NEW YORK (Reuters) - France’s foreign minister said on Sunday his country’s main aim at this week’s U.N. General Assembly meeting is to de-escalate tensions between the United States and Iran and that a meeting between their presidents was not the top priority.
“The meeting between (U.S.) President (Donald) Trump and (Iranian) President (Hassan) Rouhani is not the number one subject. The priority subject is whether we can restart a de-escalation path with the different actors,” Jean-Yves Le Drian told reporters.
France has led a European effort to try to defuse tensions between Washington and Tehran. But those efforts have stalled, with Iran reducing its commitments to a 2015 nuclear deal with world powers, from which Washington withdraw last year, and the United States refusing to ease sanctions that have strangled Iran’s economy.
An attack on Saudi oil facilities, which the United States has blamed on Iran, has also complicated matters. Hopes at the end of August that Trump and Rouhani could meet at the United Nations appear to have all but died.
Iran denied involvement in the attack. Yemen’s Houthi movement, an Iran-aligned group fighting a Saudi-led alliance in Yemen’s civil war, has claimed responsibility.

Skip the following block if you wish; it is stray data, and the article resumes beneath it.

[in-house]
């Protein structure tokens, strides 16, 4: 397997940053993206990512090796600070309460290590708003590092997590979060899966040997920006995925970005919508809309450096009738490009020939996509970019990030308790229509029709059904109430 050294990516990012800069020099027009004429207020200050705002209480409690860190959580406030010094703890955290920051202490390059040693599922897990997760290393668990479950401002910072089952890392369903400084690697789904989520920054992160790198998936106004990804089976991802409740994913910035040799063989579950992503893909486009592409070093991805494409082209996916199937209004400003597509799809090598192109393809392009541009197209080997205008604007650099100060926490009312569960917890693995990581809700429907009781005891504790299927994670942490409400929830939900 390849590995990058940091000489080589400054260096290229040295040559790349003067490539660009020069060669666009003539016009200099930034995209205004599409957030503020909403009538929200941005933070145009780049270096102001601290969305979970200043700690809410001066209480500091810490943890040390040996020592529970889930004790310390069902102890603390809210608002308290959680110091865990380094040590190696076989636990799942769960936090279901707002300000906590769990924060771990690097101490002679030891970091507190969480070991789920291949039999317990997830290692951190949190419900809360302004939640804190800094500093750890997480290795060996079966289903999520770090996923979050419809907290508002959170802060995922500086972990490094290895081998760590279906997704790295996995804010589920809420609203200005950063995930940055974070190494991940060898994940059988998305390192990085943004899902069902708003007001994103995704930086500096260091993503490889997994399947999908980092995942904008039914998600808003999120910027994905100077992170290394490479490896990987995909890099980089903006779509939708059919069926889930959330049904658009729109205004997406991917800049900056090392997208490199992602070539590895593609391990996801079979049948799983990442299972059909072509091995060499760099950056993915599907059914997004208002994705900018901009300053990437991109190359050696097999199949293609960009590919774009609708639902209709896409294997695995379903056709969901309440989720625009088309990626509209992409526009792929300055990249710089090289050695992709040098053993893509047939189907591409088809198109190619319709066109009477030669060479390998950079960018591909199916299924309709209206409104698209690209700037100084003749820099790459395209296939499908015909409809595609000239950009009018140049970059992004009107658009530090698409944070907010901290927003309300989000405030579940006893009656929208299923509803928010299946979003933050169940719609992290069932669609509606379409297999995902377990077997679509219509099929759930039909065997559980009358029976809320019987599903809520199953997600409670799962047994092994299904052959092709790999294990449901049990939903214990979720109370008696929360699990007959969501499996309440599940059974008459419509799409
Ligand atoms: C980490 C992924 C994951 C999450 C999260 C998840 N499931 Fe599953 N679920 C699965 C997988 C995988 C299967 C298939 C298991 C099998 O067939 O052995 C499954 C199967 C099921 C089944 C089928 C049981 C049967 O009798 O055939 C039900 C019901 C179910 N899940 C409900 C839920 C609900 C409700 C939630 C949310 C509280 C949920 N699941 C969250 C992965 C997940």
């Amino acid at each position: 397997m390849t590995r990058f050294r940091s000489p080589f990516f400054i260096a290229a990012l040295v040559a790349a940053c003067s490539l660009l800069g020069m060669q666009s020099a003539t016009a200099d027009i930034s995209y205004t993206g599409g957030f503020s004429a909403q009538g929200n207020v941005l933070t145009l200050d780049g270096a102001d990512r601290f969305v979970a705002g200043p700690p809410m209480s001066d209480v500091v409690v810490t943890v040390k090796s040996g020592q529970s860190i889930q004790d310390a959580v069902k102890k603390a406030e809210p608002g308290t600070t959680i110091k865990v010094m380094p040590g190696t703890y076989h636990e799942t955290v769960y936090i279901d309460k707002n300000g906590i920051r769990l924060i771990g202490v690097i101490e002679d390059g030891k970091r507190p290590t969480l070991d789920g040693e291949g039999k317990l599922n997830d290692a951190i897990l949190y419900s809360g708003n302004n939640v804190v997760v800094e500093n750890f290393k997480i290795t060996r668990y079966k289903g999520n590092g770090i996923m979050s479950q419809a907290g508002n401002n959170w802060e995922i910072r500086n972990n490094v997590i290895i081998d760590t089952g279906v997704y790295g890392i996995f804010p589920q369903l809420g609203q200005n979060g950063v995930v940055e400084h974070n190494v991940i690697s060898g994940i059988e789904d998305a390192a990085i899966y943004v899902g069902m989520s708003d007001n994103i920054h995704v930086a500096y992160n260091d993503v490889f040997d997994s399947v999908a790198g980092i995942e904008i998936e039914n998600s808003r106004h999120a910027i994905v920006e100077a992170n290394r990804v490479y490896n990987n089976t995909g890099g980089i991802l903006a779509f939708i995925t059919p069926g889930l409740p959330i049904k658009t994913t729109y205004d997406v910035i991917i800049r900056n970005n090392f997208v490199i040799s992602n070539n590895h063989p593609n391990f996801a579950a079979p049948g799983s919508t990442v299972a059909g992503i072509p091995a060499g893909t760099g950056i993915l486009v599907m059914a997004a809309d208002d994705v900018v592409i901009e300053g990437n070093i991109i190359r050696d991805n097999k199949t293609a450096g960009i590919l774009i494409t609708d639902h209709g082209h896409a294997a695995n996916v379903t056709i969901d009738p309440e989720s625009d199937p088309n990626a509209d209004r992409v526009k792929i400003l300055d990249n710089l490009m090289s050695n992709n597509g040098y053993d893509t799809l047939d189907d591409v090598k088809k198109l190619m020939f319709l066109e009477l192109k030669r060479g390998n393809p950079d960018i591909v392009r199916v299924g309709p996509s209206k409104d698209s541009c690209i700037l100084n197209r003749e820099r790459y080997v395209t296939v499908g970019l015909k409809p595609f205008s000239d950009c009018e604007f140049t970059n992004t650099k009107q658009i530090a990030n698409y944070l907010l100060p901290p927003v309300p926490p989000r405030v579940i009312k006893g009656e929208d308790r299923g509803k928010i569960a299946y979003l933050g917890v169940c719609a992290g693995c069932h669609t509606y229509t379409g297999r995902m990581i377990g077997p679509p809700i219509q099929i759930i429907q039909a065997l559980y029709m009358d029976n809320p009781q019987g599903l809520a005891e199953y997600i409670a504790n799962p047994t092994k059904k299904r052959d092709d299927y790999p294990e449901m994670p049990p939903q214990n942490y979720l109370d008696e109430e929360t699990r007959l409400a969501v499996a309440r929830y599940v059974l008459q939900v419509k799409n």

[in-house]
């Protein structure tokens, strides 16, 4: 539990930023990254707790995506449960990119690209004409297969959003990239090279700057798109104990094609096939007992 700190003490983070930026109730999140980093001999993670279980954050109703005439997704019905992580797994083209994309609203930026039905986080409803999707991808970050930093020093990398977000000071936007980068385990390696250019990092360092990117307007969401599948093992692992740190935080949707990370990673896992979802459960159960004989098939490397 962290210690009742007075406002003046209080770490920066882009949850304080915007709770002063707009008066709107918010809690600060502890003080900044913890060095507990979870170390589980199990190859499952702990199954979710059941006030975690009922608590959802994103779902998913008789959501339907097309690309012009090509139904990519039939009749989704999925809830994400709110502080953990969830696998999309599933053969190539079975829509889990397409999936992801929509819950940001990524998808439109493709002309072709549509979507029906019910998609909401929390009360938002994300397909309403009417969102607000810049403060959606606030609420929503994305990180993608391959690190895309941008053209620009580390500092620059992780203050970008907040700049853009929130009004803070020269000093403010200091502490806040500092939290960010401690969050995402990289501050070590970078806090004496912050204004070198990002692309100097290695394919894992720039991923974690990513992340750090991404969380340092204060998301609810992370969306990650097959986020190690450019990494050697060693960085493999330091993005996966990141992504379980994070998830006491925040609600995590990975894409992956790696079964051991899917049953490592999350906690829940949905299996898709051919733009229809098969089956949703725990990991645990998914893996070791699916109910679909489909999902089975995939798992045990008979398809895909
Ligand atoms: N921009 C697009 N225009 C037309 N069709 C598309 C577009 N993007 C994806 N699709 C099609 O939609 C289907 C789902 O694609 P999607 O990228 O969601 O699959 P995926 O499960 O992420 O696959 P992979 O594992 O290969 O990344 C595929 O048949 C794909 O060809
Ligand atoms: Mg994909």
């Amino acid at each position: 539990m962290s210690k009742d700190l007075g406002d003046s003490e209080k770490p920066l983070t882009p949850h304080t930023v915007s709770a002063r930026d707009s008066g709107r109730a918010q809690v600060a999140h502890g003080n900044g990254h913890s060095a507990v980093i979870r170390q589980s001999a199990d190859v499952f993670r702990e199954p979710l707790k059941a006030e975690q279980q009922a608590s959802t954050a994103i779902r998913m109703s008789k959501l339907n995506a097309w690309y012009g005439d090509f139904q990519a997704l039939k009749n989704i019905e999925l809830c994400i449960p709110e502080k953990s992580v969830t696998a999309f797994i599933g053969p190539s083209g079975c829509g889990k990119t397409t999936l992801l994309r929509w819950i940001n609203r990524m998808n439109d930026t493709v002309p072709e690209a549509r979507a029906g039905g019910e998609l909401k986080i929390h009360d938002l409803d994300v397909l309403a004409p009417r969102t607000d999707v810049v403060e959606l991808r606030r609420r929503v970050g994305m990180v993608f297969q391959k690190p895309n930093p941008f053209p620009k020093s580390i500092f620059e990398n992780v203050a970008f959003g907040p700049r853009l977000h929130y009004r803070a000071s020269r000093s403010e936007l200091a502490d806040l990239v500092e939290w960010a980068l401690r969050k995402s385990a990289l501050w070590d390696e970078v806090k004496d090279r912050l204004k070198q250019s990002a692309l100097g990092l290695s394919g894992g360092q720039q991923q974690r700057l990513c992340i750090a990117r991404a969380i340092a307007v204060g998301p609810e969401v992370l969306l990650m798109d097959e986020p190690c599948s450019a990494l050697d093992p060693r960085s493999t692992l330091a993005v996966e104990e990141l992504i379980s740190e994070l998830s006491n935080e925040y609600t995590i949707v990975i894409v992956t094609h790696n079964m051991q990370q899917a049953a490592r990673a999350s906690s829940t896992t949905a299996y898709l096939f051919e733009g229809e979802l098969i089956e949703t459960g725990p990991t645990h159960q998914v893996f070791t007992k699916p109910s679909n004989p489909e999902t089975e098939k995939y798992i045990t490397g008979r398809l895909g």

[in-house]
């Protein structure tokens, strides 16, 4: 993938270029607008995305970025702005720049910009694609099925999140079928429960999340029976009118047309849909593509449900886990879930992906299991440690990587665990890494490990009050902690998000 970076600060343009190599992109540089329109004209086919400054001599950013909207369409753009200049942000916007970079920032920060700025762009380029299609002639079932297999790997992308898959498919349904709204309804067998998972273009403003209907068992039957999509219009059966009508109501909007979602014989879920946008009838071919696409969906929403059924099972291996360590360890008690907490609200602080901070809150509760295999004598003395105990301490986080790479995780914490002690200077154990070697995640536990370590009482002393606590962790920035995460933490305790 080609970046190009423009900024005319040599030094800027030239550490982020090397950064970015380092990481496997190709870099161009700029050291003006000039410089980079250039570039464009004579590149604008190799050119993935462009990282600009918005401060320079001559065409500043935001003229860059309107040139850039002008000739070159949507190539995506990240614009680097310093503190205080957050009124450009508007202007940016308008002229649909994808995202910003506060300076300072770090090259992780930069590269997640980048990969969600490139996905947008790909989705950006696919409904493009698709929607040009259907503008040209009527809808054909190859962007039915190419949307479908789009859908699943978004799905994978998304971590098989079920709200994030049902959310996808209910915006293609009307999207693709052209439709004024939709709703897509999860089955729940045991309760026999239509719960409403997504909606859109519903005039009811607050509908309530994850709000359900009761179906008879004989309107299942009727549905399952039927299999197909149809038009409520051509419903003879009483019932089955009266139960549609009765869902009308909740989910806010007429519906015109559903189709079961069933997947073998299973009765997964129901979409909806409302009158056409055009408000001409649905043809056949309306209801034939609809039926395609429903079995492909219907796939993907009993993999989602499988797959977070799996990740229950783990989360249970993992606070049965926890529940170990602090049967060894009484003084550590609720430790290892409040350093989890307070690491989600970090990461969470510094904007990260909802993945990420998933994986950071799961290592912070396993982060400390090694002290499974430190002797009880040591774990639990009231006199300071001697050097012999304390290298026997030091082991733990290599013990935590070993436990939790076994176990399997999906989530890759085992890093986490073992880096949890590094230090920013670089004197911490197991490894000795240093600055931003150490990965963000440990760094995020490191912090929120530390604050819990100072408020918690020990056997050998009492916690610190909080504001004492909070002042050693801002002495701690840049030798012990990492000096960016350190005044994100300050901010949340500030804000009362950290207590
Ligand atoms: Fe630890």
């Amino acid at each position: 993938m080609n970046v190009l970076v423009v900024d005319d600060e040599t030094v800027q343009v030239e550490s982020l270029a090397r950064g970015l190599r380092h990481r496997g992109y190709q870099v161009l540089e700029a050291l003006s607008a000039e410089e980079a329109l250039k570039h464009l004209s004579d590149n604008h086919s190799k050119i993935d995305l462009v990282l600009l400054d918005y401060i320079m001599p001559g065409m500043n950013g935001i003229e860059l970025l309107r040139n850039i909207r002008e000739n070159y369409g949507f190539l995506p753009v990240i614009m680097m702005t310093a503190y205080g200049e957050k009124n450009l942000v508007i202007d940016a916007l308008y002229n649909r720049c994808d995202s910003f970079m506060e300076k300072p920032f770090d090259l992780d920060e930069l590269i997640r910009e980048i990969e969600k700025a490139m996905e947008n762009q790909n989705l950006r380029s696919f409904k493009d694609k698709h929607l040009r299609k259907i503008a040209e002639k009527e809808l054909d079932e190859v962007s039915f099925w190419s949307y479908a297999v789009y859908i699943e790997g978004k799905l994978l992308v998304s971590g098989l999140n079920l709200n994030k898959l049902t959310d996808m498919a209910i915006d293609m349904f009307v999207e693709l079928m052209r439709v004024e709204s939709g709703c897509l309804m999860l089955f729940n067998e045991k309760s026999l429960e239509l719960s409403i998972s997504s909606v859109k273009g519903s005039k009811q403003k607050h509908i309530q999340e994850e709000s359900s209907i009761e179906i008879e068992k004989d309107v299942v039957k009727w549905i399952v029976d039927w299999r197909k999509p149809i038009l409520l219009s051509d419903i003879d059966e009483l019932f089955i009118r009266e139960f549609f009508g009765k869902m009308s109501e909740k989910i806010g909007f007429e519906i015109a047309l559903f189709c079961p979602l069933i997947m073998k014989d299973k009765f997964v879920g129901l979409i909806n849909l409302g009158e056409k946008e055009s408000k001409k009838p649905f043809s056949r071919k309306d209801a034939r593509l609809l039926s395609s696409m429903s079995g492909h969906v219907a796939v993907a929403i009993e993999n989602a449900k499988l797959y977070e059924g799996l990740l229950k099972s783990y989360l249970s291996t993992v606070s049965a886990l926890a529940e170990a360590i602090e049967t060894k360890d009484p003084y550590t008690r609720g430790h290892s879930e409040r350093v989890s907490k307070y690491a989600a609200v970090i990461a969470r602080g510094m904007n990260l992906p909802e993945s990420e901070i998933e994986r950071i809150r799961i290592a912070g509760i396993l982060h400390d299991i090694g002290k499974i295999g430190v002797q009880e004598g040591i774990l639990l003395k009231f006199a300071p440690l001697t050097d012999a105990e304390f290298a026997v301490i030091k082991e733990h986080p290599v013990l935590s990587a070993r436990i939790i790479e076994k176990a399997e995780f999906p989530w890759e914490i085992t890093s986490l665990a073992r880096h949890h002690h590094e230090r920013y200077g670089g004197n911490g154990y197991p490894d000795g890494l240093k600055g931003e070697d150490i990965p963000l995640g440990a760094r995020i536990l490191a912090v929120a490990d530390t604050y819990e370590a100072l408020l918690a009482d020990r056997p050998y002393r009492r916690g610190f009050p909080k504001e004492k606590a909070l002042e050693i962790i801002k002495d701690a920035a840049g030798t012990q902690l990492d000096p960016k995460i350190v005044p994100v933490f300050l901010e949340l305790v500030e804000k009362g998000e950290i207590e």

“The path to dialogue was there, but the parameters for a negotiation have been reduced and the margins shortened,” Le Drian said.
France had pinned its efforts on offering Iran a $15 billion credit line that would enable it to eventually sell its oil, in return for which Iran would return fully to the nuclear deal and open a broader negotiation on its future nuclear activities, its ballistic missile program and regional influence.
That plan depended on the United States easing some sanctions.
French President Emmanuel Macron is due to meet British Prime Minister Boris Johnson and German Chancellor Angela Merkel, whose countries are also parties to the nuclear deal, on Monday, as well as Trump and Rouhani.
“This moment is dangerous for the world and the situation is serious because of the magnitude of the strikes (on Saudi Arabia) and its targets and ... (they) came when we thought there was a window of opportunity for talks,” Le Drian said.
Calling the attack a turning point, he added that it was imperative to get to the bottom of it so there can be a firm political response, although he declined to say what that response could be.
“What we want is that these events and actions are documented and then the international community will be within its right to ask for explanations. But first we need to know who and why they acted like that,” Le Drian said, adding that the Houthi claims lacked credibility.
Reporting by John Irish; Writing by Arshad Mohammed; Editing by Sonya Hepinstall and Peter Cooney